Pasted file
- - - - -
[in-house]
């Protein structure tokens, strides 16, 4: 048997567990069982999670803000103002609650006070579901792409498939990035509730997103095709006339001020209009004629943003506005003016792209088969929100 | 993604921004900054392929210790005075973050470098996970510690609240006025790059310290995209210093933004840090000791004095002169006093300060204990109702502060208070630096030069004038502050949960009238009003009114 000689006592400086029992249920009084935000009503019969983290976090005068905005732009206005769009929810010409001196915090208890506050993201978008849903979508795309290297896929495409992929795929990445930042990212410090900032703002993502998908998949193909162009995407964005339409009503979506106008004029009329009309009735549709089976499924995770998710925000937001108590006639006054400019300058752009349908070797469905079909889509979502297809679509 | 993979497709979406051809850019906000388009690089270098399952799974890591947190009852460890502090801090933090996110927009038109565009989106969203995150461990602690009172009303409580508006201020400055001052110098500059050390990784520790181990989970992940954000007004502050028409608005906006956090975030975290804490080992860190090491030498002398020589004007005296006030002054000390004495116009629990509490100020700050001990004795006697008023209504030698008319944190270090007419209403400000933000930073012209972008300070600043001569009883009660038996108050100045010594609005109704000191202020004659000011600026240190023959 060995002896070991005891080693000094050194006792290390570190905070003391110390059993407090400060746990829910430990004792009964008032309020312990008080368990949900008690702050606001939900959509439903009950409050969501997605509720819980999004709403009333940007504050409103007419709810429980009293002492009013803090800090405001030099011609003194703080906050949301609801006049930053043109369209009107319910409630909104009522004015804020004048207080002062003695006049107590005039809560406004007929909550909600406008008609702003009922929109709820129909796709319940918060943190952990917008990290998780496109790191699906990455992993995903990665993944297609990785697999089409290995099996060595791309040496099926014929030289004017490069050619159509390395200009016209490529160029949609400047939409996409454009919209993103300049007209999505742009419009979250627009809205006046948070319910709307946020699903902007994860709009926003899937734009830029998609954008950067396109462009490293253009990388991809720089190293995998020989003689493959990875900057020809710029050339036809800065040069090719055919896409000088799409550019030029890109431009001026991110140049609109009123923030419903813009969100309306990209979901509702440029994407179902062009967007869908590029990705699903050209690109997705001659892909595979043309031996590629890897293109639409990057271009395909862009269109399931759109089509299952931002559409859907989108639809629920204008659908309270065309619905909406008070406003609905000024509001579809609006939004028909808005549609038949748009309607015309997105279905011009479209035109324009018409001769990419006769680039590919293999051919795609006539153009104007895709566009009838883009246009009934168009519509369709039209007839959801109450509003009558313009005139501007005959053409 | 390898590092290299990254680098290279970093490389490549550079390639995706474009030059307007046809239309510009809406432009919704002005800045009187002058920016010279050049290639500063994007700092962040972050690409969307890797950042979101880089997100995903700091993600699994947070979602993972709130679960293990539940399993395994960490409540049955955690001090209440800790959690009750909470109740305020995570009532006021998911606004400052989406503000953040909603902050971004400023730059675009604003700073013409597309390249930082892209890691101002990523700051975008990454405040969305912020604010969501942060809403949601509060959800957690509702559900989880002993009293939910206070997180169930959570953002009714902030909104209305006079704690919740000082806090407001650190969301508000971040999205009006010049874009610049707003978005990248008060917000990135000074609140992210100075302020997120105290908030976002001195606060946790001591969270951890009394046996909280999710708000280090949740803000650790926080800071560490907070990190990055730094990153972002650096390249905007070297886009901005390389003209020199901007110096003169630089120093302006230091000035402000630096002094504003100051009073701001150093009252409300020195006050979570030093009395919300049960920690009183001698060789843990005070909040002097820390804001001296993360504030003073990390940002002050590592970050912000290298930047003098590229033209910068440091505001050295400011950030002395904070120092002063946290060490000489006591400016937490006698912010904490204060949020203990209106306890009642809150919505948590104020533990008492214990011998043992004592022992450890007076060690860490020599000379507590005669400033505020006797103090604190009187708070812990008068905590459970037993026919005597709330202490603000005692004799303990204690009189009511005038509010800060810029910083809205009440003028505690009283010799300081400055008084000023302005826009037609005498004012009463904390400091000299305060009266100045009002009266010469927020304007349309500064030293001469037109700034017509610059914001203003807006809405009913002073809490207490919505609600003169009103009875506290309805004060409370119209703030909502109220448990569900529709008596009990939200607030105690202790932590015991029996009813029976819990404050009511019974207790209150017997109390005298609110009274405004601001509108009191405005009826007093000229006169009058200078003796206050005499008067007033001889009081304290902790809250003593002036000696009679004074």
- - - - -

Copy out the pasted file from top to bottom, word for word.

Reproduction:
[in-house]
């Protein structure tokens, strides 16, 4: 048997567990069982999670803000103002609650006070579901792409498939990035509730997103095709006339001020209009004629943003506005003016792209088969929100 | 993604921004900054392929210790005075973050470098996970510690609240006025790059310290995209210093933004840090000791004095002169006093300060204990109702502060208070630096030069004038502050949960009238009003009114 000689006592400086029992249920009084935000009503019969983290976090005068905005732009206005769009929810010409001196915090208890506050993201978008849903979508795309290297896929495409992929795929990445930042990212410090900032703002993502998908998949193909162009995407964005339409009503979506106008004029009329009309009735549709089976499924995770998710925000937001108590006639006054400019300058752009349908070797469905079909889509979502297809679509 | 993979497709979406051809850019906000388009690089270098399952799974890591947190009852460890502090801090933090996110927009038109565009989106969203995150461990602690009172009303409580508006201020400055001052110098500059050390990784520790181990989970992940954000007004502050028409608005906006956090975030975290804490080992860190090491030498002398020589004007005296006030002054000390004495116009629990509490100020700050001990004795006697008023209504030698008319944190270090007419209403400000933000930073012209972008300070600043001569009883009660038996108050100045010594609005109704000191202020004659000011600026240190023959 060995002896070991005891080693000094050194006792290390570190905070003391110390059993407090400060746990829910430990004792009964008032309020312990008080368990949900008690702050606001939900959509439903009950409050969501997605509720819980999004709403009333940007504050409103007419709810429980009293002492009013803090800090405001030099011609003194703080906050949301609801006049930053043109369209009107319910409630909104009522004015804020004048207080002062003695006049107590005039809560406004007929909550909600406008008609702003009922929109709820129909796709319940918060943190952990917008990290998780496109790191699906990455992993995903990665993944297609990785697999089409290995099996060595791309040496099926014929030289004017490069050619159509390395200009016209490529160029949609400047939409996409454009919209993103300049007209999505742009419009979250627009809205006046948070319910709307946020699903902007994860709009926003899937734009830029998609954008950067396109462009490293253009990388991809720089190293995998020989003689493959990875900057020809710029050339036809800065040069090719055919896409000088799409550019030029890109431009001026991110140049609109009123923030419903813009969100309306990209979901509702440029994407179902062009967007869908590029990705699903050209690109997705001659892909595979043309031996590629890897293109639409990057271009395909862009269109399931759109089509299952931002559409859907989108639809629920204008659908309270065309619905909406008070406003609905000024509001579809609006939004028909808005549609038949748009309607015309997105279905011009479209035109324009018409001769990419006769680039590919293999051919795609006539153009104007895709566009009838883009246009009934168009519509369709039209007839959801109450509003009558313009005139501007005959053409 | 390898590092290299990254680098290279970093490389490549550079390639995706474009030059307007046809239309510009809406432009919704002005800045009187002058920016010279050049290639500063994007700092962040972050690409969307890797950042979101880089997100995903700091993600699994947070979602993972709130679960293990539940399993395994960490409540049955955690001090209440800790959690009750909470109740305020995570009532006021998911606004400052989406503000953040909603902050971004400023730059675009604003700073013409597309390249930082892209890691101002990523700051975008990454405040969305912020604010969501942060809403949601509060959800957690509702559900989880002993009293939910206070997180169930959570953002009714902030909104209305006079704690919740000082806090407001650190969301508000971040999205009006010049874009610049707003978005990248008060917000990135000074609140992210100075302020997120105290908030976002001195606060946790001591969270951890009394046996909280999710708000280090949740803000650790926080800071560490907070990190990055730094990153972002650096390249905007070297886009901005390389003209020199901007110096003169630089120093302006230091000035402000630096002094504003100051009073701001150093009252409300020195006050979570030093009395919300049960920690009183001698060789843990005070909040002097820390804001001296993360504030003073990390940002002050590592970050912000290298930047003098590229033209910068440091505001050295400011950030002395904070120092002063946290060490000489006591400016937490006698912010904490204060949020203990209106306890009642809150919505948590104020533990008492214990011998043992004592022992450890007076060690860490020599000379507590005669400033505020006797103090604190009187708070812990008068905590459970037993026919005597709330202490603000005692004799303990204690009189009511005038509010800060810029910083809205009440003028505690009283010799300081400055008084000023302005826009037609005498004012009463904390400091000299305060009266100045009002009266010469927020304007349309500064030293001469037109700034017509610059914001203003807006809405009913002073809490207490919505609600003169009103009875506290309805004060409370119209703030909502109220448990569900529709008596009990939200607030105690202790932590015991029996009813029976819990404050009511019974207790209150017997109390005298609110009274405004601001509108009191405005009826007093000229006169009058200078003796206050005499008067007033001889009081304290902790809250003593002036000696009679004074």